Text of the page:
|Cited Patent||Filing date||Publication date||Applicant||Title|
|US5333175 *||Jan 28, 1993||Jul 26, 1994||Bell Communications Research, Inc.||Method and apparatus for dynamic power control in TDMA portable radio systems|
|US5564074 *||Jun 6, 1995||Oct 8, 1996||Nokia Mobile Phones Ltd.||Power control apparatus and method for a radiotelephone|
|US6219528 *||Jun 29, 1998||Apr 17, 2001||Hughes Electronics Corporation||Dynamic power control with adaptive reference level|
|US6334047 *||Apr 9, 1999||Dec 25, 2001||Telefonaktiebolaget Lm Ericsson (Publ)||Adaptive power control in a mobile radio communications system|
|US6347231 *||Jun 16, 2000||Feb 12, 2002||Matsushita Electric Industrial Co., Ltd.||Transmission power control method using both a value compensated according to control data contained in base station signal and measured power of base station signal|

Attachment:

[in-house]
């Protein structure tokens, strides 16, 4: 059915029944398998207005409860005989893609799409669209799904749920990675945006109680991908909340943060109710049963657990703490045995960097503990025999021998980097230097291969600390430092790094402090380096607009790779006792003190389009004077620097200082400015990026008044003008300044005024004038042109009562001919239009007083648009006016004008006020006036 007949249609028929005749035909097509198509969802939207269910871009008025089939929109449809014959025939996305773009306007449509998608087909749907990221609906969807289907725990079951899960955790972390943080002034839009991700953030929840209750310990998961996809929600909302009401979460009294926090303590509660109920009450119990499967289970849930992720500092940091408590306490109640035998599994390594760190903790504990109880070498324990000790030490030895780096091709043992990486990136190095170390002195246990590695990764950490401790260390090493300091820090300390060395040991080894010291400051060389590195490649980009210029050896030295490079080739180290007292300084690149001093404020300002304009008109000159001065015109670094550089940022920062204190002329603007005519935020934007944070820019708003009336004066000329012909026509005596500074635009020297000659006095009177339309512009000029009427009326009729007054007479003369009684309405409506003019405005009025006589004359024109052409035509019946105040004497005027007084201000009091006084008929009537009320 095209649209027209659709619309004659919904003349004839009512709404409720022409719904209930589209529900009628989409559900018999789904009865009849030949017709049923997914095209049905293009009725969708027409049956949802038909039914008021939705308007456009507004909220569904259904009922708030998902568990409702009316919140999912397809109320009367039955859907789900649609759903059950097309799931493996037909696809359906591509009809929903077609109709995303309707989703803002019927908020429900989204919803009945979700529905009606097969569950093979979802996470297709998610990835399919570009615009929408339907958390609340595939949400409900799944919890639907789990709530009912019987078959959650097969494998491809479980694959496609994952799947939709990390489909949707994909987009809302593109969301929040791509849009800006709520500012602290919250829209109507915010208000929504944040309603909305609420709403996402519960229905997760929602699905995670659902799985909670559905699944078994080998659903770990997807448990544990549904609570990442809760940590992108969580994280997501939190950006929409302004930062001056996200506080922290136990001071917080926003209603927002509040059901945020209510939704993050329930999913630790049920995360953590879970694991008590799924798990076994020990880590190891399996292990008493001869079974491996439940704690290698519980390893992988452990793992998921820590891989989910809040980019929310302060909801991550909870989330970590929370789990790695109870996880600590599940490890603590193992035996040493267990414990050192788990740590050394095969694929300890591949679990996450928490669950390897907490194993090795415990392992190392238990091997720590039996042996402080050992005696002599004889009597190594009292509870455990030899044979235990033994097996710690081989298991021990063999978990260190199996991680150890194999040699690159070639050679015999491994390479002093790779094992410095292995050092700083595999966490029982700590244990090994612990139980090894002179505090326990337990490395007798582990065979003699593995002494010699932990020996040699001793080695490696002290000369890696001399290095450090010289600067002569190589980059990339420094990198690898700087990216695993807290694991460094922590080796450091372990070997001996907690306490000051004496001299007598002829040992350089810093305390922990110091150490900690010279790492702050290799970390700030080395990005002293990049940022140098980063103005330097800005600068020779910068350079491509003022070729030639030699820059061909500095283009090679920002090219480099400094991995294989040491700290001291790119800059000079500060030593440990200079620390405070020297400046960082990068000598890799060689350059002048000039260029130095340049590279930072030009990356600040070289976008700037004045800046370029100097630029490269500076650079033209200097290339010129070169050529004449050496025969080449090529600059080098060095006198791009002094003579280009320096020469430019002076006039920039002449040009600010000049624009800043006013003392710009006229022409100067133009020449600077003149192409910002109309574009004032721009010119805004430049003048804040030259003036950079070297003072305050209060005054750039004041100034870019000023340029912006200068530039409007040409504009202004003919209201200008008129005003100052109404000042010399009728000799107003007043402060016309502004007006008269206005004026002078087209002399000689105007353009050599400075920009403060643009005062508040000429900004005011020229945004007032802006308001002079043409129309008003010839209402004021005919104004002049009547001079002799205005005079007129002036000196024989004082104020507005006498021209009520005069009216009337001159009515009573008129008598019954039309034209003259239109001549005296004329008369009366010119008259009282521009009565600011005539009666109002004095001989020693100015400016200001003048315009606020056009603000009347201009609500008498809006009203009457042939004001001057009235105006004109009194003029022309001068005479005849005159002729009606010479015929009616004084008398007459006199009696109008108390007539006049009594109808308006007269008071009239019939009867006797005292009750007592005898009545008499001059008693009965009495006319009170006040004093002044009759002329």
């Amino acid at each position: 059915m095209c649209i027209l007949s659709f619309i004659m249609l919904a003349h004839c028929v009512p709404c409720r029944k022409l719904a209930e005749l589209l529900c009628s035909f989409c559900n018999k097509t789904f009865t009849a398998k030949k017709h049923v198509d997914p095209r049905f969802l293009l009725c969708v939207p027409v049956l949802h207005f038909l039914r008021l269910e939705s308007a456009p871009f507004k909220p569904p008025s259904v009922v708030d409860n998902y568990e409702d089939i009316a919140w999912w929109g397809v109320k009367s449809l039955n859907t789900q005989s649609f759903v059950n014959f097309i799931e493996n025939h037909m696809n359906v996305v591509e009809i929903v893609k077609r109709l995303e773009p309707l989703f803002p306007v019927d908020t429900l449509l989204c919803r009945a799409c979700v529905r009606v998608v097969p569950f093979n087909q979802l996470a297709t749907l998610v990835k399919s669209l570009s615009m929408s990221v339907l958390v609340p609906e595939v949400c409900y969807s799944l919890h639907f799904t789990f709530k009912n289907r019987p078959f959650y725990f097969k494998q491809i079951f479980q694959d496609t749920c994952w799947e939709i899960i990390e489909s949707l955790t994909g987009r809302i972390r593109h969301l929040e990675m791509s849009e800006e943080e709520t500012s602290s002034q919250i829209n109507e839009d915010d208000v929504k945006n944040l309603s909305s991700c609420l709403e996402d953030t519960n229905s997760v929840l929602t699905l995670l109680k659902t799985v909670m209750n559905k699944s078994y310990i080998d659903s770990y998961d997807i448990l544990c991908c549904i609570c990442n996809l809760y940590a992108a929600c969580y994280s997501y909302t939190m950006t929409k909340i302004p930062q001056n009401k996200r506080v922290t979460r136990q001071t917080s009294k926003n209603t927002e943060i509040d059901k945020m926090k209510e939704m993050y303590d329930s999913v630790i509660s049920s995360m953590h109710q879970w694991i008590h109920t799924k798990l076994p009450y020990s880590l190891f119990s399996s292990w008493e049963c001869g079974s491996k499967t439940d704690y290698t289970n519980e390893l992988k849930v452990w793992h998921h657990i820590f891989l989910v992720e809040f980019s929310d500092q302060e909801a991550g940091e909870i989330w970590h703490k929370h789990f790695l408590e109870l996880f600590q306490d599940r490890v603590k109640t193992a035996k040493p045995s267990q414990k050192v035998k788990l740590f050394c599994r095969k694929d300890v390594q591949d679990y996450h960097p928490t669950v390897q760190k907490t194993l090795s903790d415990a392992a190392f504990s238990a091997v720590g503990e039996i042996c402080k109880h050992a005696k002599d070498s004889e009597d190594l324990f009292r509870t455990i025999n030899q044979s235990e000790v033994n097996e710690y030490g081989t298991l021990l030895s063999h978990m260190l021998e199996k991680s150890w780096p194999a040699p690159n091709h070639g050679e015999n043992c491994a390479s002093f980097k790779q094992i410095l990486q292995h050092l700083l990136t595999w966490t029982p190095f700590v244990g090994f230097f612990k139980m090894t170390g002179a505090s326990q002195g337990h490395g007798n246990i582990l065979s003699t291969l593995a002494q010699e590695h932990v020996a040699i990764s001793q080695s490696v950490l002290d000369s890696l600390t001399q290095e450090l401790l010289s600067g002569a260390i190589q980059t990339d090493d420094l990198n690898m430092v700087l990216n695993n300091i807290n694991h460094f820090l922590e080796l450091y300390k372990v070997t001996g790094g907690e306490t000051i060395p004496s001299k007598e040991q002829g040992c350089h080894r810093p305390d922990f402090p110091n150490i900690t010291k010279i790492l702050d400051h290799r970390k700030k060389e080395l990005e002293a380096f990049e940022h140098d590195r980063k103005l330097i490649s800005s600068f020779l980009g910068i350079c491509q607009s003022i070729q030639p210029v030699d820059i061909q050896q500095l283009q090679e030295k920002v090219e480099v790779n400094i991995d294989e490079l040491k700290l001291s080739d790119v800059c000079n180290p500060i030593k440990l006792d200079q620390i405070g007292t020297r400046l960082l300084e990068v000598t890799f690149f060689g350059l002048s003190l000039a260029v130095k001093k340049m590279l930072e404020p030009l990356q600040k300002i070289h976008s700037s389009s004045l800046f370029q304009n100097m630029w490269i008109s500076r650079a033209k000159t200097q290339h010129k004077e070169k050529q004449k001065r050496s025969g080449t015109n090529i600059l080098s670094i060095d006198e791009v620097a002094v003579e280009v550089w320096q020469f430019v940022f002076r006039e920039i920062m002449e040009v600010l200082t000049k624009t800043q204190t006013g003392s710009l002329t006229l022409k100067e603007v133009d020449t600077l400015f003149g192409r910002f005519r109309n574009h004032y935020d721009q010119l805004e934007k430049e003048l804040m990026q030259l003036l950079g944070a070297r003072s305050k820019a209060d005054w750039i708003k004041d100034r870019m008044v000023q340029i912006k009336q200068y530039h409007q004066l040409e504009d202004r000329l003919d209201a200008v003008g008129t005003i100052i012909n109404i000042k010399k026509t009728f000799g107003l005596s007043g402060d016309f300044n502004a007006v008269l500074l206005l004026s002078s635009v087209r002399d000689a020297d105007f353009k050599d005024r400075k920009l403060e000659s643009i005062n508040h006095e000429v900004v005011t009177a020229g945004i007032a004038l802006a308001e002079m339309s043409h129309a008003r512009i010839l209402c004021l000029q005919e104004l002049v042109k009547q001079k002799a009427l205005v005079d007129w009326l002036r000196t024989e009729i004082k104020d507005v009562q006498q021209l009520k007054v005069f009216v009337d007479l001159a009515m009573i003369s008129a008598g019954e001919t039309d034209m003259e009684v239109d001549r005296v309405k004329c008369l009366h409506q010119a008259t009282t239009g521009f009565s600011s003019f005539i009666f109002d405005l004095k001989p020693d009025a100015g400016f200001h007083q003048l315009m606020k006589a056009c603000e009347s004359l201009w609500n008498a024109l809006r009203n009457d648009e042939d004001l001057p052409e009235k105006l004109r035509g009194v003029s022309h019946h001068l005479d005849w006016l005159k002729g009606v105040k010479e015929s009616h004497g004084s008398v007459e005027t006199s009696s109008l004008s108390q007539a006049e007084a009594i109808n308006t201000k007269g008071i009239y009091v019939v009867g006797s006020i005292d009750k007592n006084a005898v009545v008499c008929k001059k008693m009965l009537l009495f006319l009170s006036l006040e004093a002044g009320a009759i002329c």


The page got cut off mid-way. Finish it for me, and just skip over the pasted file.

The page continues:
|US6405021 *||Mar 17, 1999||Jun 11, 2002||Nec Corporation||Method of controlling transmission power in cellular system and base station apparatus|
|US6571104 *||Sep 7, 1999||May 27, 2003||Lucent Technologies Inc.||Power control with effective Eb/N0|
|US6744754 *||Dec 31, 1998||Jun 1, 2004||Lg Information & Communications, Ltd.||Control of forward link power CDMA mobile communication system|
|US20010029189 *||Jan 29, 2001||Oct 11, 2001||Mandyam Giridhar D.||Apparatus, and associated method, for selectably permitting communication of burst data in a radio communication system|
|US20020016177 *||Feb 4, 1999||Feb 7, 2002||Matsushita Electric Industrial Co Ltd||Transmission power control apparatus and radio communication apparatus|